Goal: raise $32,000 before December 5th, 2018

December 1st, World AIDS Day: The Elves’ Campaign is in the Crunch

On this December 1st, Rima El Kouri from La Presse has written a column about a man infected with AIDS and his time at Maison du Parc (in French) where we Elves have been delivering Holiday gifts since our beginnings. This article illustrates so well why the Little Elves persist with their work :

“With the arrival of tritherapy in 1996, the situation has changed. Treatments that keep improving have kept death further and further at bay. Patients coming to Maison du Parc are not as sick. They don’t necessarily go there to die. Which doesn’t mean their lives are easy either. Social misery, extreme poverty, substance abuse, mental health problems, isolation issues… People infected with AIDS often bear all these problems.

Even with treatments that offer more and more hope, AIDS remains a chronic illness with very grave episodes.” (loosely translated)

What’s Left to Do and How You Can Help

With our last fundraising weekend at Jean-Talon Market with Santa Claus himself (view our album) our Elves are keeping their eyes on the prize. Indeed, we have only ten days left to raise $10,000 and finish procuring the 3,500 gifts before the Wrapping Weekend of December 10 & 11. We call on your generosity and hope that you will be able to make a donation.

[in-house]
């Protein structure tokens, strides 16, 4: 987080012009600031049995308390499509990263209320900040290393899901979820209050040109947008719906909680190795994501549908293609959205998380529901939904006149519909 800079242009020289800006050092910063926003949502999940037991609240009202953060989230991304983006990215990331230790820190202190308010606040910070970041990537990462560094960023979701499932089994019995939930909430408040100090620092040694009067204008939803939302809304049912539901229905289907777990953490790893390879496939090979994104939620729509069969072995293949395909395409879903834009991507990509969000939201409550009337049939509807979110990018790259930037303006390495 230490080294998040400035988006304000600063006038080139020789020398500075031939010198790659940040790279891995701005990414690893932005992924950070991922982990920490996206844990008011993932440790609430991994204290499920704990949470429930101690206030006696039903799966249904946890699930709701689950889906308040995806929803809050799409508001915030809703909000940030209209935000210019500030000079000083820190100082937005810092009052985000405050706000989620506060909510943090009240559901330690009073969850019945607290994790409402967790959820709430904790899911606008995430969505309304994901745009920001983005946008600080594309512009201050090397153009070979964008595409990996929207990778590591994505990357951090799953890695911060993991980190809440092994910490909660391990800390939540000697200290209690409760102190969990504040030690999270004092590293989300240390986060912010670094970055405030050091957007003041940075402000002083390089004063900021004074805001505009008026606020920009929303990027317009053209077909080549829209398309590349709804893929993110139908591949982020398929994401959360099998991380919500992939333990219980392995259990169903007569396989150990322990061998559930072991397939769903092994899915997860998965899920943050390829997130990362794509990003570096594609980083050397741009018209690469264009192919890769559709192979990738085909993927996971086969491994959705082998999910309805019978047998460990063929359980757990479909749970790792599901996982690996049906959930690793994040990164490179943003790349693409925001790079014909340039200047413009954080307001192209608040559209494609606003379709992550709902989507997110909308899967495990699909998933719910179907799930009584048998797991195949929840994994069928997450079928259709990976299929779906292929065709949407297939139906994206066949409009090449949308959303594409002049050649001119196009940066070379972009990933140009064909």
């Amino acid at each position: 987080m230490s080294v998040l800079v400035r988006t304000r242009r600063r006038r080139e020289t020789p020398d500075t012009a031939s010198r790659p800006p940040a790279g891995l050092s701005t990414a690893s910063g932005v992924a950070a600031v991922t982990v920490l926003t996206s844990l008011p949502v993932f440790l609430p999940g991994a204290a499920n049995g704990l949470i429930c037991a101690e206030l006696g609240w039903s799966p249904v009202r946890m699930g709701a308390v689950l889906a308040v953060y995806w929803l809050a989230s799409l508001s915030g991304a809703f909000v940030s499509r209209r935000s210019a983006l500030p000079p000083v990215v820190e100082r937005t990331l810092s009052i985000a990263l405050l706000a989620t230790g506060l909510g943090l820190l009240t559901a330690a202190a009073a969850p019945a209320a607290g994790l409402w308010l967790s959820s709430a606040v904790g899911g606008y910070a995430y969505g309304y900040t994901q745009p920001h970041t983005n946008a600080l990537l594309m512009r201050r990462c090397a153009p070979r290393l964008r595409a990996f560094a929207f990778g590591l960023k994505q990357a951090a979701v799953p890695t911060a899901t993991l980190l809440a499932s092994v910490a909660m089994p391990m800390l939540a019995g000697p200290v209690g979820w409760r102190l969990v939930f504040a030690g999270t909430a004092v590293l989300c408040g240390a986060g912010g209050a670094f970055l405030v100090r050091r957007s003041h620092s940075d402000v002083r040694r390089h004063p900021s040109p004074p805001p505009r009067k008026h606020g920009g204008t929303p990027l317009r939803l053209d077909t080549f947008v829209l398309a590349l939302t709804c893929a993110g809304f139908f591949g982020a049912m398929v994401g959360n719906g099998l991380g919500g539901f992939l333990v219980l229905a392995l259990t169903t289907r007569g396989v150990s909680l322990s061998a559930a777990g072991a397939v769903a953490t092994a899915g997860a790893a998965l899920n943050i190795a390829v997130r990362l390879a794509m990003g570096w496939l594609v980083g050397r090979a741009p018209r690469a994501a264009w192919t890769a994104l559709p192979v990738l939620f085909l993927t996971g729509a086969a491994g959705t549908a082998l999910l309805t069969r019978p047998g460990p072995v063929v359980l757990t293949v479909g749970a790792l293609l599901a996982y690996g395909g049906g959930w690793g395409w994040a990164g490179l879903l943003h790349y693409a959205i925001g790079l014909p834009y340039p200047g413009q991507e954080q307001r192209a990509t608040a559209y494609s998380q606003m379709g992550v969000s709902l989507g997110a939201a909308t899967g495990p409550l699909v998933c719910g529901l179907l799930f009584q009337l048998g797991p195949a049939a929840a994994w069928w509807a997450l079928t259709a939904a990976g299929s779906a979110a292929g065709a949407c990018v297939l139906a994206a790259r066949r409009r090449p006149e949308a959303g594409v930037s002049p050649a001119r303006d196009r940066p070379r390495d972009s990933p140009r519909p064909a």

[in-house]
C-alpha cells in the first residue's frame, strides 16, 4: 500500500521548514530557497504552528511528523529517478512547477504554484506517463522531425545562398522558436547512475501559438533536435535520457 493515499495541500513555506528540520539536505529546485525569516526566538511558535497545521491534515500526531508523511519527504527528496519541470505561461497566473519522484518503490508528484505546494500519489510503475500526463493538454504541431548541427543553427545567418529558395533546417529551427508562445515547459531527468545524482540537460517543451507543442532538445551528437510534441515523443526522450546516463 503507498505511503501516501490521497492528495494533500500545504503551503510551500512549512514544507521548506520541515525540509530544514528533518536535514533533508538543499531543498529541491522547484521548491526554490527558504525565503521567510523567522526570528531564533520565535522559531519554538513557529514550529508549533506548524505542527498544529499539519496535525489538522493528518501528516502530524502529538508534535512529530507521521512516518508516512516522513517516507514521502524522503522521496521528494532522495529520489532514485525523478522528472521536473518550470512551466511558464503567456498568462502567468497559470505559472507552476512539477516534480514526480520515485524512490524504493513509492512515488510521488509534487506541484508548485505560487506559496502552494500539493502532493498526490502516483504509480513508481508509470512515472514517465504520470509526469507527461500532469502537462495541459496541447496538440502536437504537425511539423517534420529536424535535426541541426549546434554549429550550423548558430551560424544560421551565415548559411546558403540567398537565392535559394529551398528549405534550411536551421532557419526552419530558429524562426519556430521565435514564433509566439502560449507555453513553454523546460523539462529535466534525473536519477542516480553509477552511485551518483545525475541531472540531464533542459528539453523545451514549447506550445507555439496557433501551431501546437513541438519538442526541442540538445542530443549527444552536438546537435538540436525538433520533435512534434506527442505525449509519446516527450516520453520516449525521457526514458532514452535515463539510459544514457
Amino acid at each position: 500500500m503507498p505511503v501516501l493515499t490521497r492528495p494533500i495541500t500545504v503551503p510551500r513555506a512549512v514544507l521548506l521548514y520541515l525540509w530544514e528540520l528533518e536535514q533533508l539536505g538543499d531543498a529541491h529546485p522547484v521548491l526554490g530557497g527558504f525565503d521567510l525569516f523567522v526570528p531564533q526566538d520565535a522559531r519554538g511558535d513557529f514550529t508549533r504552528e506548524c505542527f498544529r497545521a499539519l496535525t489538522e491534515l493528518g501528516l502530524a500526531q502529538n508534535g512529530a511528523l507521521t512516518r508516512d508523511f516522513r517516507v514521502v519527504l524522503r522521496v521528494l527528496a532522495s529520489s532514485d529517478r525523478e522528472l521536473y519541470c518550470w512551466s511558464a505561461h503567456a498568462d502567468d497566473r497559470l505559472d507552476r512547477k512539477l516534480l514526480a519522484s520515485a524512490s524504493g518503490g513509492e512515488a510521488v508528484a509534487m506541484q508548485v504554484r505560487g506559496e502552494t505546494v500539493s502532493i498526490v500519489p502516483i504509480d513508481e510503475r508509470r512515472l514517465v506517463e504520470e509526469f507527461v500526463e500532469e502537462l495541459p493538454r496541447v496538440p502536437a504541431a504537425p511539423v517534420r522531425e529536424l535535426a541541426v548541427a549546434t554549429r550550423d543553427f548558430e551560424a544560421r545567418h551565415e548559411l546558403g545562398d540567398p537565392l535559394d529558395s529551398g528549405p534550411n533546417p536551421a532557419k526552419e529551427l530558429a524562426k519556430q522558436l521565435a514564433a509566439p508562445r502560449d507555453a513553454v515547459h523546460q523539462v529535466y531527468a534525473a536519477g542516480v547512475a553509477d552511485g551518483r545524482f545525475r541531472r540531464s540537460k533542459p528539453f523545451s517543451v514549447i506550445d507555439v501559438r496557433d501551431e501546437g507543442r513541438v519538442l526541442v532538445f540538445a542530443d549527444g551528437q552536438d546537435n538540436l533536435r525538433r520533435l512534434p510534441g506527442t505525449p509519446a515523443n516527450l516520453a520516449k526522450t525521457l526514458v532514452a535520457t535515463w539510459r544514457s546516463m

You can donate online through our partner CanadaHelps.org. You will receive your tax receipt immediately in PDF format.

You can also mail in a check*, made out to The Little Elves Foundation, to :

The Little Elves Foundation
C.P. 121, Station Place d’Armes
Montreal, Quebec
H2Y 3H8
*Tax receipts will be mailed out in February.

AIDS in Québec and Canada

Finally, in her article published yesterday in La Presse, Sophie Allard reminds us that

«(…) AIDS cases are as numerous in heterosexual society as in the gay community and, of the 18,000 people who live with HIV-AIDS [in Québec], one in four is not aware of his or her status. ‘It complicates things, because erroneous presumptions about our own statut and that of our partner constitute an area of vulnerability. Many think they are HIV-negative when they are in fact HIV-positive’, says Martin Blais. The decision to protect yourself or not is not taken in light of the actual risk factors.

‘HIV detection has to be optimized. It is still very taboo, says Dr Thomas. Kids are not talking about it enough. For them, it’s a disease of old people; for the older population, it’s a disease that affects the younger set. Sex education has to make a return in schools. The AIDS pandemic is shrinking around the World, but it is not the case in Canada. We can do better.’» (loosely translated)